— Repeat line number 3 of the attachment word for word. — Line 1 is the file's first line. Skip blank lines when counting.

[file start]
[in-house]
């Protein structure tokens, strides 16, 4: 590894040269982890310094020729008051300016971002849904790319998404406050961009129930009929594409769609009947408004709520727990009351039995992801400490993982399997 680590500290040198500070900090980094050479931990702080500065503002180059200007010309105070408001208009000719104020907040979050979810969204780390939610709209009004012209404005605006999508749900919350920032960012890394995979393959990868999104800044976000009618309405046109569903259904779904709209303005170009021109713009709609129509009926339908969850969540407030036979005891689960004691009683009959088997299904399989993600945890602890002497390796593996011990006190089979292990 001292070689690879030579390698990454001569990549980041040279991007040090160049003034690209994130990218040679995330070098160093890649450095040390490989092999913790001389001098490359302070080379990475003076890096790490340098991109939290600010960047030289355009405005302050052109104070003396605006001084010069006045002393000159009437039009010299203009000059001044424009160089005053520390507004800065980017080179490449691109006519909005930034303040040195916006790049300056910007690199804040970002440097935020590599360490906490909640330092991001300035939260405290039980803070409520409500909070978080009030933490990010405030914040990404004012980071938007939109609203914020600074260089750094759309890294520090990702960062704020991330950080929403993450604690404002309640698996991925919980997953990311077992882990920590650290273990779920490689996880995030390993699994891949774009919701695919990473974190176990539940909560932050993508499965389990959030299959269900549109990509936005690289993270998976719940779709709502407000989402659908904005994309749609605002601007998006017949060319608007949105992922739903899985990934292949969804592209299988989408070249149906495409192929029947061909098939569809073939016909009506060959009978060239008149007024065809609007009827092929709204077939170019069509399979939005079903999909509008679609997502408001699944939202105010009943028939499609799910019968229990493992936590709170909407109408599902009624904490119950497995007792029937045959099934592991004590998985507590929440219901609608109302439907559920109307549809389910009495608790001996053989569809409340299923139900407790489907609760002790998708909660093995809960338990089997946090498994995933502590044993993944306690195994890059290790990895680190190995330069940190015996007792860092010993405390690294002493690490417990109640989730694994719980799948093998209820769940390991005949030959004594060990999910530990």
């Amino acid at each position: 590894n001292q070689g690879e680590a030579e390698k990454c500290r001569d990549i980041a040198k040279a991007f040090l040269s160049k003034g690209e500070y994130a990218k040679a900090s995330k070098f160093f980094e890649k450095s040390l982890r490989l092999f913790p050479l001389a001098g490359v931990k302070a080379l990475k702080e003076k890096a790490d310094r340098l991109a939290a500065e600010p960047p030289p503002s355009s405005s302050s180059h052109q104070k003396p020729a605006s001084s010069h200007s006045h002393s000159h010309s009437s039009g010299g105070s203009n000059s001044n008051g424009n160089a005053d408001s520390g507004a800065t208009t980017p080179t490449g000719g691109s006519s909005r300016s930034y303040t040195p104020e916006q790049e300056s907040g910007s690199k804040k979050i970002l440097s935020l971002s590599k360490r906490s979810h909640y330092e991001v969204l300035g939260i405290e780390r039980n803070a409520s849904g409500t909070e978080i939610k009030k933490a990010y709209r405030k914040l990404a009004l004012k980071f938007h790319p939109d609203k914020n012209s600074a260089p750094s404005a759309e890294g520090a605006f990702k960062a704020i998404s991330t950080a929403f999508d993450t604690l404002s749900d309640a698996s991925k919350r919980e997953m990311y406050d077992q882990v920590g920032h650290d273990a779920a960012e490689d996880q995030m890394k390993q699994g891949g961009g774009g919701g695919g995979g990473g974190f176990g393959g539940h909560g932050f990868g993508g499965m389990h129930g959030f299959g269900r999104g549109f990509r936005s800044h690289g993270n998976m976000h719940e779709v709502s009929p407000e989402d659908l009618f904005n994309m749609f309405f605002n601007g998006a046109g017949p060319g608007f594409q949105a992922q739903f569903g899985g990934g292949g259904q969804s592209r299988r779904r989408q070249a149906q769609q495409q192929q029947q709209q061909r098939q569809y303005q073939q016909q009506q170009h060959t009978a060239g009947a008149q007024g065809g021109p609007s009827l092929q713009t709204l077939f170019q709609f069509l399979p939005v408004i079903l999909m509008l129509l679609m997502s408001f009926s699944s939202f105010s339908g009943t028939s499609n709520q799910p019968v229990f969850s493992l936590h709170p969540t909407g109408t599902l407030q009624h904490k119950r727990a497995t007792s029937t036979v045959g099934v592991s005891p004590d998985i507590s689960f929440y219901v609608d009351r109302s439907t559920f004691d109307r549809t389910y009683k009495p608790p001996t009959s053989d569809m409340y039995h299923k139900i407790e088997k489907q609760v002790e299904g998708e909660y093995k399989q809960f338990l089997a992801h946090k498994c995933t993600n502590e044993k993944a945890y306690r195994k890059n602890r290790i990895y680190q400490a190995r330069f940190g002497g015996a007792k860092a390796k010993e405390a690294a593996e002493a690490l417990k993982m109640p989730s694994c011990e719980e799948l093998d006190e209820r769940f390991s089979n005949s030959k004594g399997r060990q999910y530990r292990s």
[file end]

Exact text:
């Amino acid at each position: 590894n001292q070689g690879e680590a030579e390698k990454c500290r001569d990549i980041a040198k040279a991007f040090l040269s160049k003034g690209e500070y994130a990218k040679a900090s995330k070098f160093f980094e890649k450095s040390l982890r490989l092999f913790p050479l001389a001098g490359v931990k302070a080379l990475k702080e003076k890096a790490d310094r340098l991109a939290a500065e600010p960047p030289p503002s355009s405005s302050s180059h052109q104070k003396p020729a605006s001084s010069h200007s006045h002393s000159h010309s009437s039009g010299g105070s203009n000059s001044n008051g424009n160089a005053d408001s520390g507004a800065t208009t980017p080179t490449g000719g691109s006519s909005r300016s930034y303040t040195p104020e916006q790049e300056s907040g910007s690199k804040k979050i970002l440097s935020l971002s590599k360490r906490s979810h909640y330092e991001v969204l300035g939260i405290e780390r039980n803070a409520s849904g409500t909070e978080i939610k009030k933490a990010y709209r405030k914040l990404a009004l004012k980071f938007h790319p939109d609203k914020n012209s600074a260089p750094s404005a759309e890294g520090a605006f990702k960062a704020i998404s991330t950080a929403f999508d993450t604690l404002s749900d309640a698996s991925k919350r919980e997953m990311y406050d077992q882990v920590g920032h650290d273990a779920a960012e490689d996880q995030m890394k390993q699994g891949g961009g774009g919701g695919g995979g990473g974190f176990g393959g539940h909560g932050f990868g993508g499965m389990h129930g959030f299959g269900r999104g549109f990509r936005s800044h690289g993270n998976m976000h719940e779709v709502s009929p407000e989402d659908l009618f904005n994309m749609f309405f605002n601007g998006a046109g017949p060319g608007f594409q949105a992922q739903f569903g899985g990934g292949g259904q969804s592209r299988r779904r989408q070249a149906q769609q495409q192929q029947q709209q061909r098939q569809y303005q073939q016909q009506q170009h060959t009978a060239g009947a008149q007024g065809g021109p609007s009827l092929q713009t709204l077939f170019q709609f069509l399979p939005v408004i079903l999909m509008l129509l679609m997502s408001f009926s699944s939202f105010s339908g009943t028939s499609n709520q799910p019968v229990f969850s493992l936590h709170p969540t909407g109408t599902l407030q009624h904490k119950r727990a497995t007792s029937t036979v045959g099934v592991s005891p004590d998985i507590s689960f929440y219901v609608d009351r109302s439907t559920f004691d109307r549809t389910y009683k009495p608790p001996t009959s053989d569809m409340y039995h299923k139900i407790e088997k489907q609760v002790e299904g998708e909660y093995k399989q809960f338990l089997a992801h946090k498994c995933t993600n502590e044993k993944a945890y306690r195994k890059n602890r290790i990895y680190q400490a190995r330069f940190g002497g015996a007792k860092a390796k010993e405390a690294a593996e002493a690490l417990k993982m109640p989730s694994c011990e719980e799948l093998d006190e209820r769940f390991s089979n005949s030959k004594g399997r060990q999910y530990r292990s």